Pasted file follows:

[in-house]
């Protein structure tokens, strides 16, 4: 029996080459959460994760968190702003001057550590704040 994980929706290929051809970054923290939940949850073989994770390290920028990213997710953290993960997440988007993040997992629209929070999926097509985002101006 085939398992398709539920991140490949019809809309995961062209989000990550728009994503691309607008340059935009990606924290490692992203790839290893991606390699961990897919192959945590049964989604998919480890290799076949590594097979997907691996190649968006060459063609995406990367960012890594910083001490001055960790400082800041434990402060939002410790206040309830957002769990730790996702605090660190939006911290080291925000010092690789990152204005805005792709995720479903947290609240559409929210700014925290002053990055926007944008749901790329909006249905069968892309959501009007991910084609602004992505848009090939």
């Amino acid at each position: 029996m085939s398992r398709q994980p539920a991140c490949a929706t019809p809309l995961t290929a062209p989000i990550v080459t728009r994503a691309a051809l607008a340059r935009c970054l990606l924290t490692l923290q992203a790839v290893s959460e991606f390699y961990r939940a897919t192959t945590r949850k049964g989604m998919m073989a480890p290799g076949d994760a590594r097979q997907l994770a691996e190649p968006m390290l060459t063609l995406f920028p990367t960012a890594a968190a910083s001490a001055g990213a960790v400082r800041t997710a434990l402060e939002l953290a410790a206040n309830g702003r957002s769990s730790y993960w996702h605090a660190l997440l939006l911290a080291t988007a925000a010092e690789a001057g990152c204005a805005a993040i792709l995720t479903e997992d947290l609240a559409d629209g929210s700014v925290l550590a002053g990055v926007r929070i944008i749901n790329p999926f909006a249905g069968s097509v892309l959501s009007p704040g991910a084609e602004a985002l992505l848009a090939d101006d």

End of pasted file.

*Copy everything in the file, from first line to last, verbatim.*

[in-house]
């Protein structure tokens, strides 16, 4: 029996080459959460994760968190702003001057550590704040 994980929706290929051809970054923290939940949850073989994770390290920028990213997710953290993960997440988007993040997992629209929070999926097509985002101006 085939398992398709539920991140490949019809809309995961062209989000990550728009994503691309607008340059935009990606924290490692992203790839290893991606390699961990897919192959945590049964989604998919480890290799076949590594097979997907691996190649968006060459063609995406990367960012890594910083001490001055960790400082800041434990402060939002410790206040309830957002769990730790996702605090660190939006911290080291925000010092690789990152204005805005792709995720479903947290609240559409929210700014925290002053990055926007944008749901790329909006249905069968892309959501009007991910084609602004992505848009090939």
């Amino acid at each position: 029996m085939s398992r398709q994980p539920a991140c490949a929706t019809p809309l995961t290929a062209p989000i990550v080459t728009r994503a691309a051809l607008a340059r935009c970054l990606l924290t490692l923290q992203a790839v290893s959460e991606f390699y961990r939940a897919t192959t945590r949850k049964g989604m998919m073989a480890p290799g076949d994760a590594r097979q997907l994770a691996e190649p968006m390290l060459t063609l995406f920028p990367t960012a890594a968190a910083s001490a001055g990213a960790v400082r800041t997710a434990l402060e939002l953290a410790a206040n309830g702003r957002s769990s730790y993960w996702h605090a660190l997440l939006l911290a080291t988007a925000a010092e690789a001057g990152c204005a805005a993040i792709l995720t479903e997992d947290l609240a559409d629209g929210s700014v925290l550590a002053g990055v926007r929070i944008i749901n790329p999926f909006a249905g069968s097509v892309l959501s009007p704040g991910a084609e602004a985002l992505l848009a090939d101006d």